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CDC Telebriefing Transcript
Three Reports Illustrate the Importance of Reducing Workplace Injury
April 25, 2002
CDC MODERATOR: Thank you, Ron.
Today, we're joined by Dr. Kathleen Rest who's the acting director of CDC's
National Institute for Occupational Safety and Health, and she will talk
about three reports that are published today in the weekly MMWR, and talk
about the importance of reducing workplace illness and injury. Dr. Rest.
DR. REST: Thank you very much and good morning, everyone. I am Dr. Rest,
Kathleen Rest, the acting director of NIOSH, the National Institute for
Occupational Safety and Health, and I'm really pleased to be with you today
to introduce this week's issue of MMWR, which is dedicated to worker health
Now, as many of you know, NIOSH was created in 1970 under the Occupational
Safety and Health Act. It's the institute within CDC that conducts research
and makes recommendations for protecting workers from injury, illness,
disability and death on the job.
Now in the 33 years since NIOSH came into being, this nation has really made
great progress in protecting the health and safety of workers.
Through the efforts of workers, employers, unions, government agencies,
safety and health professionals, both the number and the rate of fatal
workplace injuries has really decreased over the past two decades.
For example, one of our most recent reports analyzing long-term data, found
that the average annual rate for fatal worker injuries declined 42 percent
between 1980 and 1995, and the number of fatal injuries declined 28 percent
during that same time period.
Now despite these achievements and accomplishments, a lot remains to be
done. Men and women in this country still suffer preventable work-related
injuries and illnesses on a daily basis.
We know that every day, on average, 16 workers die from a job-related
injury. Another nine thousand suffer disabling injuries on the job, and
approximately 137 workers die from occupational illnesses. So, clearly, we
still need to make progress on many fronts.
For example, there are still a variety of persistent hazards that have been
around for decades, for a very long time, that continue to need attention,
including such things as lead exposure, noise, falls, silica, and a variety
of other traditional hazards.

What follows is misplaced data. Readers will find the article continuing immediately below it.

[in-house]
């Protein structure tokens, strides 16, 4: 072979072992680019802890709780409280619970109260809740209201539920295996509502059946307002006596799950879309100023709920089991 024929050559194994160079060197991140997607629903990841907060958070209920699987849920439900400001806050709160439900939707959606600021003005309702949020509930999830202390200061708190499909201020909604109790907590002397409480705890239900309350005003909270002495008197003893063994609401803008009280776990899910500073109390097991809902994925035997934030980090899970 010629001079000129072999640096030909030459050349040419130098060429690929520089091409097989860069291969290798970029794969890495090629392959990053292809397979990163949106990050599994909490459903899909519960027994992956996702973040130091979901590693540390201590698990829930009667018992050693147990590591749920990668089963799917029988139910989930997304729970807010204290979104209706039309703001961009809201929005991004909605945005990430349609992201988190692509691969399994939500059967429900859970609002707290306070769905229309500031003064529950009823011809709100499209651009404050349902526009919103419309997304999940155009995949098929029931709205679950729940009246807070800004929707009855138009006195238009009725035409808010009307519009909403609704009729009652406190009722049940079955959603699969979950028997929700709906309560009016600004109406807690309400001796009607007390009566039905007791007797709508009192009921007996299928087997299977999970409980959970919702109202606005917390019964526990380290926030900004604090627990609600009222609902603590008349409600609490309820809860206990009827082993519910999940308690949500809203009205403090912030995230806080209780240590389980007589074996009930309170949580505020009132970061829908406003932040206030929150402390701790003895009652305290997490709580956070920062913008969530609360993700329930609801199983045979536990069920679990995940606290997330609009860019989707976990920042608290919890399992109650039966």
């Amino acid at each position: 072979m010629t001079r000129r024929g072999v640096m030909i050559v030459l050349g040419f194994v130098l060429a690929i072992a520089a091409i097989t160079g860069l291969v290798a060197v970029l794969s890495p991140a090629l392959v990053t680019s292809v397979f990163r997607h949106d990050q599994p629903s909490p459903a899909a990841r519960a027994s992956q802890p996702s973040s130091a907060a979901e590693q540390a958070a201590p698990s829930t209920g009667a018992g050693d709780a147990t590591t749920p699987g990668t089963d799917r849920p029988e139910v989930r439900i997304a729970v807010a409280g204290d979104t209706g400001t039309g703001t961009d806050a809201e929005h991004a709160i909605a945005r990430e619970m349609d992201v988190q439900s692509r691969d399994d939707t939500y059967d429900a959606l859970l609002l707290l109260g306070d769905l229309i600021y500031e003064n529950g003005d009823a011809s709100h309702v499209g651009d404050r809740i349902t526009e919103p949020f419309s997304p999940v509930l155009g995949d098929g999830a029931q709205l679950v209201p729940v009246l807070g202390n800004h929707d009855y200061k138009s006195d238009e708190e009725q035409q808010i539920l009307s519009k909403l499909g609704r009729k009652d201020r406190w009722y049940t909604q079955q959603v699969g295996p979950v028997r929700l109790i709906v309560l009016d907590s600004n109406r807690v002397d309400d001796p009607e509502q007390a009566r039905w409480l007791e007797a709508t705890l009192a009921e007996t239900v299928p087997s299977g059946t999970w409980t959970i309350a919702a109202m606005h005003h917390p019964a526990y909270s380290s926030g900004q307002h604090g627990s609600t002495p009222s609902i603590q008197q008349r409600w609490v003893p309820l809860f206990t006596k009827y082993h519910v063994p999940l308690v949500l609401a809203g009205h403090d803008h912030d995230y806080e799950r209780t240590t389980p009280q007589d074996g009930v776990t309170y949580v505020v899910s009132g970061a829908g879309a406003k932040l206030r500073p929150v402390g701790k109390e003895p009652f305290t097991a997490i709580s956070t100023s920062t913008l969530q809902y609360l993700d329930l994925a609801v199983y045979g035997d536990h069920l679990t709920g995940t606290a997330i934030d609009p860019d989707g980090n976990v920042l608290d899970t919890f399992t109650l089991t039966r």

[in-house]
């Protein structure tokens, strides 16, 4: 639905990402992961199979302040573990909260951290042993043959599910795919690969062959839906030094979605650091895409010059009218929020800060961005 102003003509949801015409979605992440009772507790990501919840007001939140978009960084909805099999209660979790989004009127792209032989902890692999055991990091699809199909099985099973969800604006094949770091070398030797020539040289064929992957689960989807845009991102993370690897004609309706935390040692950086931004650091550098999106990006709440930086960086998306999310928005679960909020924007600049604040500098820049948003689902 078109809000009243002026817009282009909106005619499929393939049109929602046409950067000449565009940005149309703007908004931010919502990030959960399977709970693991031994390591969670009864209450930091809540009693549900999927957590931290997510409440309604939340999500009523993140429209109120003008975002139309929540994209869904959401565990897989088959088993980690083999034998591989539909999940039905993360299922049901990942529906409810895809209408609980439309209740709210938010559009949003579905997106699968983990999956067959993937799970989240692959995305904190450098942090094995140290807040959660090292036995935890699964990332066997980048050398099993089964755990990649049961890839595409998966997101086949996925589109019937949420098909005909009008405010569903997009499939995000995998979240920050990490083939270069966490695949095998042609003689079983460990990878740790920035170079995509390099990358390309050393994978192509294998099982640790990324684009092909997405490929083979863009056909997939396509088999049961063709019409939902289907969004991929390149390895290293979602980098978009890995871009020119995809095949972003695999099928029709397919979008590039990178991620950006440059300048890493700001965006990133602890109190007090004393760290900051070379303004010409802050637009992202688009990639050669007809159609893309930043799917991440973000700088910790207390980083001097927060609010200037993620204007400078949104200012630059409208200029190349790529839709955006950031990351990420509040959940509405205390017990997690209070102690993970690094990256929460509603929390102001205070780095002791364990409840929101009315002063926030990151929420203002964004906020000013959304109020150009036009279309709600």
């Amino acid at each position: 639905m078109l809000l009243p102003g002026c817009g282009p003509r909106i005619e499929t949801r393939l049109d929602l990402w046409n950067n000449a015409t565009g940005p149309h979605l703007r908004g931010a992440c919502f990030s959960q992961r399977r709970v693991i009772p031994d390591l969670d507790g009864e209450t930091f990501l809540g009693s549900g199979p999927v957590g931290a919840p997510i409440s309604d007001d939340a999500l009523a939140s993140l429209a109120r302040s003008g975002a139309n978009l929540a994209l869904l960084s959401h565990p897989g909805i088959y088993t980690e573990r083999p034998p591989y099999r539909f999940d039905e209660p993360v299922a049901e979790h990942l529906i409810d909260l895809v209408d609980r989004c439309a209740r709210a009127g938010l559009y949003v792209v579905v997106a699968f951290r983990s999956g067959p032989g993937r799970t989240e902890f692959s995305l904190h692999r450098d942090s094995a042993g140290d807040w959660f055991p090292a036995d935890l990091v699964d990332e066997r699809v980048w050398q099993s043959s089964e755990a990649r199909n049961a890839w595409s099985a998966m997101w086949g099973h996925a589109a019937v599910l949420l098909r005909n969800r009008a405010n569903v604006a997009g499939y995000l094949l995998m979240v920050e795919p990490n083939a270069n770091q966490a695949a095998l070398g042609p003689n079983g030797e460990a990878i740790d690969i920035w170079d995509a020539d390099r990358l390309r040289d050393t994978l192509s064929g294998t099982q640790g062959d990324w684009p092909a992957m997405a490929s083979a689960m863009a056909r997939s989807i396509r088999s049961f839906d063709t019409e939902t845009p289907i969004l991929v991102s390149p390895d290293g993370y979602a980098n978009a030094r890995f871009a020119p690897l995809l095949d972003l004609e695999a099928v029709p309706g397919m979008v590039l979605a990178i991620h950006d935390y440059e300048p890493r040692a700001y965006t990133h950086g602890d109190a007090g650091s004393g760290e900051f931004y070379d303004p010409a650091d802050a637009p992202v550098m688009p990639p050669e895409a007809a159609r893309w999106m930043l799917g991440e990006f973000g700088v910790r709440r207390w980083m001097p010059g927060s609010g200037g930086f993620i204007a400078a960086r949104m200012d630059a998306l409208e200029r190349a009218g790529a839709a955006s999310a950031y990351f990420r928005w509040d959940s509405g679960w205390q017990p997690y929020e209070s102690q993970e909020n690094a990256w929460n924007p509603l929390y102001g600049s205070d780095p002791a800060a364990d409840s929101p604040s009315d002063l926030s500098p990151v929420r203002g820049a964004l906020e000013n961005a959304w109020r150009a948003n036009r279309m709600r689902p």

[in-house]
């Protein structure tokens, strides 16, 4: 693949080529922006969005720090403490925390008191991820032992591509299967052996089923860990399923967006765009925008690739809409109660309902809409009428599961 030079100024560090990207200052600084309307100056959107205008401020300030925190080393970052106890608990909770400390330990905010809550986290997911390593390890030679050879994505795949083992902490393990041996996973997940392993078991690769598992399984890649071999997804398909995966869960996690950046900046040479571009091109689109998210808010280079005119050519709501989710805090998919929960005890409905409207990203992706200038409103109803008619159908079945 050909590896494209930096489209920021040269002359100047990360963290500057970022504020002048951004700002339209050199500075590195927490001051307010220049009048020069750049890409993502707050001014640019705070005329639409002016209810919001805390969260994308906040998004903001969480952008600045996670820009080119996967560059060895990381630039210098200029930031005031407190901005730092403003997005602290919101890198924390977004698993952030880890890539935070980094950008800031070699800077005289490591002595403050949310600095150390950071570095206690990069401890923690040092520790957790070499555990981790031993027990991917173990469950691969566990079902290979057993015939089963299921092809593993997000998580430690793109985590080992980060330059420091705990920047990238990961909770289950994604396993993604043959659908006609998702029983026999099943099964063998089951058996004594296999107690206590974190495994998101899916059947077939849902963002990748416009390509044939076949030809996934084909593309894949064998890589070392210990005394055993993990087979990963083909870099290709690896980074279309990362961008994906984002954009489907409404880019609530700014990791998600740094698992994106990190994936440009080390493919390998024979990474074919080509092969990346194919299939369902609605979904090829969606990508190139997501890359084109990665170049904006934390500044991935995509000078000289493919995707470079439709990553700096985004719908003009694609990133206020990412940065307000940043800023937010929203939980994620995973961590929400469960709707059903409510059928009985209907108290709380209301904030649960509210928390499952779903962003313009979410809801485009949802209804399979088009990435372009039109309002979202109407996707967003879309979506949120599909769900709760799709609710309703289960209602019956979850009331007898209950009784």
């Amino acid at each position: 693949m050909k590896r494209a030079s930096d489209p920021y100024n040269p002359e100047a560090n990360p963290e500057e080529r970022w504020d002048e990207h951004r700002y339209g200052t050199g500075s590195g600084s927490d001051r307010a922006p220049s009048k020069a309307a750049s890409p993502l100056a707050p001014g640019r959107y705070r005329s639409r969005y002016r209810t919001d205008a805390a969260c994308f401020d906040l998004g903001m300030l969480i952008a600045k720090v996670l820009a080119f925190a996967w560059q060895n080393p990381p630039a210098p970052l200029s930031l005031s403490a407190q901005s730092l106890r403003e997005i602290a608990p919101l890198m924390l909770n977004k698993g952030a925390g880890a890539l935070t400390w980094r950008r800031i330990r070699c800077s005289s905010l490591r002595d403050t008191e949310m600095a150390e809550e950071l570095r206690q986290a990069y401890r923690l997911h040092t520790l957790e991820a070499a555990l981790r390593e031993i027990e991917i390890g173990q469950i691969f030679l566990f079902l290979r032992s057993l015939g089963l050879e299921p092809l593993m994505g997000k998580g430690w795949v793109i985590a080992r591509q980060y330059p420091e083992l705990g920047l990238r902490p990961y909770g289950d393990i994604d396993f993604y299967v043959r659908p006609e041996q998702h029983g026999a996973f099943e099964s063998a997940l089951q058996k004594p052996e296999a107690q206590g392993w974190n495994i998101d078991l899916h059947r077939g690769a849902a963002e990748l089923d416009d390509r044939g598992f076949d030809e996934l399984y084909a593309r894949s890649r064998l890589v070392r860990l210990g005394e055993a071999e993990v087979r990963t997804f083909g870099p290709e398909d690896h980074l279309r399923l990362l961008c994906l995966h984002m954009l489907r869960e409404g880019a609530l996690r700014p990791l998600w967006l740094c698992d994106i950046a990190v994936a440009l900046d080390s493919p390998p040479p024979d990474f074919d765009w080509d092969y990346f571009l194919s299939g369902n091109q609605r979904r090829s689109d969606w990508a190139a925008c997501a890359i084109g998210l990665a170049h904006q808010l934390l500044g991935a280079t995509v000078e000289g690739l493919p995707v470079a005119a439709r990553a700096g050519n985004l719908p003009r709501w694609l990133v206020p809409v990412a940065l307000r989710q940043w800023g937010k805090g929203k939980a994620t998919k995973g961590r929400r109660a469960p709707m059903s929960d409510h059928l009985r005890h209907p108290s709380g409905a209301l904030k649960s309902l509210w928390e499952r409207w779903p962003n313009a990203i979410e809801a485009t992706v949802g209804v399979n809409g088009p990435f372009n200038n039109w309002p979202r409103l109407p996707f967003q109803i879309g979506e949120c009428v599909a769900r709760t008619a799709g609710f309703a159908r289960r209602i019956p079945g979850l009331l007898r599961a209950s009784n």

There are many new challenges related to the rapidly-changing nature and
organization of work that we'll have to be poised to address, and, clearly,
there are new threats as evidenced by the tragic events of last fall, which
really highlighted the new and catastrophic risks posed to emergency
responders and other workers from acts of terrorism.
Now every year Worker Memorial Day reminds us of the need to continue our
efforts to safeguard the health and safety of our nation's workforce.
It also provides us an occasion to remember workers who died in workplace
catastrophes in the past year, such as the World Trade Center attack, or
smaller, singular tragedies that happen on a daily basis, to remember
workers that have suffered illnesses because of exposures to hazardous
substances at work, or who've been injured as a result of hazardous
Now this week's issue of MMWR is dedicated to occupational safety and health
in observance of Worker Memorial Day. There are three articles in this
week's issue that really help illustrate the challenges and the
accomplishments of safety and health research as an essential part of this
nation's occupational safety and health mission.
One article today describes a study in which workers at a Missouri popcorn
packaging plant were found to be at potential risk of a very serious lung
disease. NIOSH is now working with the company, with workers, with the state
health department to determine the scope of the risk and to evaluate
This article basically illustrates the value of research in identifying
previously unsuspected occupational illnesses and find better ways to
protect these workers.